Dr. Max Engel Honored with 2019 Pressley Award for a Promising Scholar in the Education Field
By: Kenna Arana
ACE teachers wholeheartedly commit themselves to teaching, coaching school sports, and above all, sharing Christ’s love with their students. Dr. Max Engel has taken those attributes above and beyond to the college classroom – earning him recognition as the 2019 recipient of the Michael Pressley Award for a Promising Scholar in the Education Field.
Engel, a member of ACE 5 (Montgomery) and Remick 2, received the honor at the Alliance for Catholic Education’s commencement on Saturday, July 13. The award is given annually to an ACE graduate whose work in academia echoes Pressley’s commitment to strengthening education through research and scholarship. Engel is being honored for his dedication to researching religious formation and instruction in Catholic schools as well as the formation of identity of Catholic schools and faculty.
Engel is dually appointed as a professor in both the education and theology departments at Creighton University, although his work is not limited to strengthening the mind and heart. Two years ago, Engel developed “Sport and Spirituality” course to help students recognize that Catholic education should be concerned with the development of the whole human person.
“Catholic education provides a reminder about transcendent values,” he says. “We offer an education of soul, spirit, mind, heart, and body.”
Engel’s commitment to the formation of the whole person is the reason he was interested in ACE after first learning about the program.
In the fall of 1993, Engel took a road trip with friends from Boston College to Notre Dame. While on campus, he struck up a conversation with a Fisher Hall resident, who told him about ACE and gave him the name and number of ACE’s founder, Fr. Tim Scully, CSC. Over Christmas break, Engel looked up ACE and was drawn to its three pillars: teacher formation, community, and spiritual growth.
“I was deeply involved in campus ministry at Boston College, and my parents are both educators,” he says. “I was seeking something, and I understood that I was invited to do and be more. ACE was unapologetic about saying, ‘This is who we are.’”
Engel views his time in ACE as a turning point in his life, one that impacts his scholarship and research today. “In ACE, it was not just about what I was doing; ACE started me on the why,” he says. “ACE taught me, or led me, to understand that it’s to make God known, loved, and served.”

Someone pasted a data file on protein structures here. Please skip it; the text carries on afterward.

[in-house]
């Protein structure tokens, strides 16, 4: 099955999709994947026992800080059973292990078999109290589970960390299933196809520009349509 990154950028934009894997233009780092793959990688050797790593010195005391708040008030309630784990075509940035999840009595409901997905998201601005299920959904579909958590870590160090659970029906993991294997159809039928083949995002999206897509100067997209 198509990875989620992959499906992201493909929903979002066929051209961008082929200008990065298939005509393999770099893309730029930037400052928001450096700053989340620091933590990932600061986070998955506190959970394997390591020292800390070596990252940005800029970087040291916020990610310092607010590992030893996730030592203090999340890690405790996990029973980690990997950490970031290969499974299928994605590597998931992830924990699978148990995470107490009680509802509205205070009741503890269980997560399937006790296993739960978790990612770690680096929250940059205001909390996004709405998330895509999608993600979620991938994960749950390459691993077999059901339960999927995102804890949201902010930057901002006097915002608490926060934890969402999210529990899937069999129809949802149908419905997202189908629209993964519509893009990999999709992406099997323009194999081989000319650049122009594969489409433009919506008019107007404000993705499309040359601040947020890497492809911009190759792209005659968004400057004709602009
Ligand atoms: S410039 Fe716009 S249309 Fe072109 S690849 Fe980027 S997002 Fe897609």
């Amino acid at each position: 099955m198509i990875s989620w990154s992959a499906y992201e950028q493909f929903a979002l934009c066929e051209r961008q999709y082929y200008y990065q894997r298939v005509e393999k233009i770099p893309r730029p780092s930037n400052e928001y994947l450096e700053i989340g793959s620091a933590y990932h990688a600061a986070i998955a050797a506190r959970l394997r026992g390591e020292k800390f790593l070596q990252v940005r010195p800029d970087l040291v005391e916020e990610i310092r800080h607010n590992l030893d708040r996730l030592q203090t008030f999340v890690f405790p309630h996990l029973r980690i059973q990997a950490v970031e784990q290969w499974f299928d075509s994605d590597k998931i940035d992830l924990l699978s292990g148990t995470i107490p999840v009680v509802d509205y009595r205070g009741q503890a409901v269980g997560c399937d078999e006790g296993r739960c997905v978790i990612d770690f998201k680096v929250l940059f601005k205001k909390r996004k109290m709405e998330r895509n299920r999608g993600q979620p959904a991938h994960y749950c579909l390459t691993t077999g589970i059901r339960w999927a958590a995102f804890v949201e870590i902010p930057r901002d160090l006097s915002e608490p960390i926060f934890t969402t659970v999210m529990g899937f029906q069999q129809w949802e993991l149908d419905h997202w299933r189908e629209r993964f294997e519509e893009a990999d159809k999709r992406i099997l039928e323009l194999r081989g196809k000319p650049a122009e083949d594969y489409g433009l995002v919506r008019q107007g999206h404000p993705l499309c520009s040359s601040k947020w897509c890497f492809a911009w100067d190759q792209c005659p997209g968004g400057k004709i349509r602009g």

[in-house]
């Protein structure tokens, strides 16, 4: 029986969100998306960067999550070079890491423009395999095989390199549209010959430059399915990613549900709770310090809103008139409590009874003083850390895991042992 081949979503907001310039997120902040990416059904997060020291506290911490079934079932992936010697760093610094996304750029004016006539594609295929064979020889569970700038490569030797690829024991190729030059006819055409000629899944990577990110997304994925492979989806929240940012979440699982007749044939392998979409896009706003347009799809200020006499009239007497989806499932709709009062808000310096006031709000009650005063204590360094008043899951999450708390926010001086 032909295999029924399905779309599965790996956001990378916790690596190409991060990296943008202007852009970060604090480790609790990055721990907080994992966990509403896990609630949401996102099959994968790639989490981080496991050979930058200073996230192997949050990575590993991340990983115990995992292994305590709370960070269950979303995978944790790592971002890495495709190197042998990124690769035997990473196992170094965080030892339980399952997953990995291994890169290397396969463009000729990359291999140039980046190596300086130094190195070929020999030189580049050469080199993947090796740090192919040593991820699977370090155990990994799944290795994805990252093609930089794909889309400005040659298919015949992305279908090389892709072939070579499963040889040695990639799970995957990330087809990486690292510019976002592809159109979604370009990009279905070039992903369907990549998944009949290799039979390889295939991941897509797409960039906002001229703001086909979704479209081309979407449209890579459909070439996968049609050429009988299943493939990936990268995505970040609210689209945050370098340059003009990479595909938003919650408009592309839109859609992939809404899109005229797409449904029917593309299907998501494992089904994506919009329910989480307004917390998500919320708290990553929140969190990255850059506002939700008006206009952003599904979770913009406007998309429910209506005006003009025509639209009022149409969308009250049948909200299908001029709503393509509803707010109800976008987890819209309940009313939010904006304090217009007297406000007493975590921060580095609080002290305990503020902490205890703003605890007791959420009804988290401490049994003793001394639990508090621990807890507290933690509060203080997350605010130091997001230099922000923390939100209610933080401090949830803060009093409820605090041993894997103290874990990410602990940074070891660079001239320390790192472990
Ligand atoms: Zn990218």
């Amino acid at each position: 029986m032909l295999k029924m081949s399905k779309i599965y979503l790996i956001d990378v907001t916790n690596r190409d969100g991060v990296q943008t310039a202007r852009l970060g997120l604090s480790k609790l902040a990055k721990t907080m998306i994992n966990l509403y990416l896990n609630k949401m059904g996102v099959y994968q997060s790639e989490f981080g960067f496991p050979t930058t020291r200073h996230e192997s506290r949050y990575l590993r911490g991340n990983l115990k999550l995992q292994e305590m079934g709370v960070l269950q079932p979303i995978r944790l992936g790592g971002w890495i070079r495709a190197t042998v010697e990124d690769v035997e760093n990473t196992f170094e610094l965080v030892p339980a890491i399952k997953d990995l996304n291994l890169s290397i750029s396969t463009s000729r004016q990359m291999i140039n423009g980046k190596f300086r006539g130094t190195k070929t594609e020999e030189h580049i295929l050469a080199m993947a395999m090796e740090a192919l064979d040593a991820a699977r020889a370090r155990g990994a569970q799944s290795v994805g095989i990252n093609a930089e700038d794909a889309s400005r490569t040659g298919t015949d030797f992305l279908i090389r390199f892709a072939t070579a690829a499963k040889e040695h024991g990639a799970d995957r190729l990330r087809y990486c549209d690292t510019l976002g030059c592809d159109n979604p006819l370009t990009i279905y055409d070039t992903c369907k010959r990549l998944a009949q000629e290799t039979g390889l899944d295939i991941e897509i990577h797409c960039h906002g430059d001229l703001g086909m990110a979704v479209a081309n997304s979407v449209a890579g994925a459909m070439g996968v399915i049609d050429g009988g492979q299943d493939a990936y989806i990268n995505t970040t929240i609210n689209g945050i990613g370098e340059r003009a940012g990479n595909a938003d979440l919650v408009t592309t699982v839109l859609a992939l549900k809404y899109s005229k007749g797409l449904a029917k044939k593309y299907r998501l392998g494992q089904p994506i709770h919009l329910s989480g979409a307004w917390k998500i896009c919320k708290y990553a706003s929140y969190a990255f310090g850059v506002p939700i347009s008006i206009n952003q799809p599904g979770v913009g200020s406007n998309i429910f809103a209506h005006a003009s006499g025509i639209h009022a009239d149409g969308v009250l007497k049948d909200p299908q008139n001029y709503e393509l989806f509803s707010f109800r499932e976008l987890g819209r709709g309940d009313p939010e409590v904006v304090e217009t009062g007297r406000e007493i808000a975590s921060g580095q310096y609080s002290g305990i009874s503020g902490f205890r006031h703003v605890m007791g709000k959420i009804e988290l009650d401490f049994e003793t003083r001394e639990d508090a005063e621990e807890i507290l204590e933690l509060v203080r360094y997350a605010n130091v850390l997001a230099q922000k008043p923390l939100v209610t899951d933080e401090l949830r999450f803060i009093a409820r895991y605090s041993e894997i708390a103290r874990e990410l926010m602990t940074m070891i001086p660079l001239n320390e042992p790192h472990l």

After ACE, Engel taught for six years at a school in Omaha, where he started dating and eventually married Beth McCarthy, a member of ACE 4. Engel then completed the Remick Leadership Program but realized that he was drawn to something other than school leadership. “I wanted to train teachers to teach theology,” he says.
This discovery led him to the Catholic University of America, where he earned a master’s degree in theology and a doctorate in religious education and catechetics. As part of his research, he analyzed the cognitive, affective, and catechetical dimensions of Catholic high school religion textbooks. After completing his doctorate, Engel wanted to teach both education and theology, and it just so happened that Creighton University needed a part-time instructor in both departments. Once Engel and his family moved back to Omaha, Engel sought to go above and beyond the basic requirements of teaching.
“I thought, ‘I want to make myself invaluable,’” Engel says.
He started teaching in the MAGIS Catholic Teaching Corps, a program at Creighton similar to ACE. Through this program, Engel teaches graduate-level courses in education, preparing teachers to teach in Catholic schools. Engel’s commitment to the three ACE pillars of teacher formation, community, and spiritual growth shines through in the work that he does with his current students.
“To our Catholic Church, education provides a leaven,” he says. “I train and prepare teachers that I want to know their stuff because they might be teaching my kids one day. I say to my students, ‘Our world needs you in leadership positions. I trust that you’re willing, because of your education, to wrestle with these issues and understand what’s at stake.’”
Engel’s students recognize his dedication and, through their evaluations and feedback, Engel’s teaching is continually identified as being in the top percentile of faculty. He has also received two student-recommended awards for teaching and for major advising in the College of Arts and Sciences.
Although Engel’s scholarship and research focuses on the formation of Catholic school and theology teachers and the Catholic identity of schools, he also pursues an interest in the intersection of faith and sports. He coached high school basketball during his time in ACE, and he now coaches his children’s basketball and soccer teams. For him, this is another way of making God known, loved, and served.
“Sports are part of our use of God’s gifts,” Engel says. “Our end goal is to be who God created us and gifted us to be.”
Not only does Engel coach to serve his children and community, he also finds that he becomes a better teacher through coaching.
“Coaching is a way to encounter,” he says. “The best coaches are outstanding teachers. A coach is constantly giving his/her athletes feedback and, as teachers, we should be continually assessing.”
Engel sees another similarity in working with students and athletes, who are typically both. “They want to know you care, they want to be engaged, they want your feedback, they want to know why this matters,” he says.
Engel’s conviction about why his work matters deepened as a result of his experience in ACE. “We are called to know God more deeply, to serve God more efficiently, and to love God more perfectly,” he says. “I have no problem articulating that my mission is to be an outstanding human being.”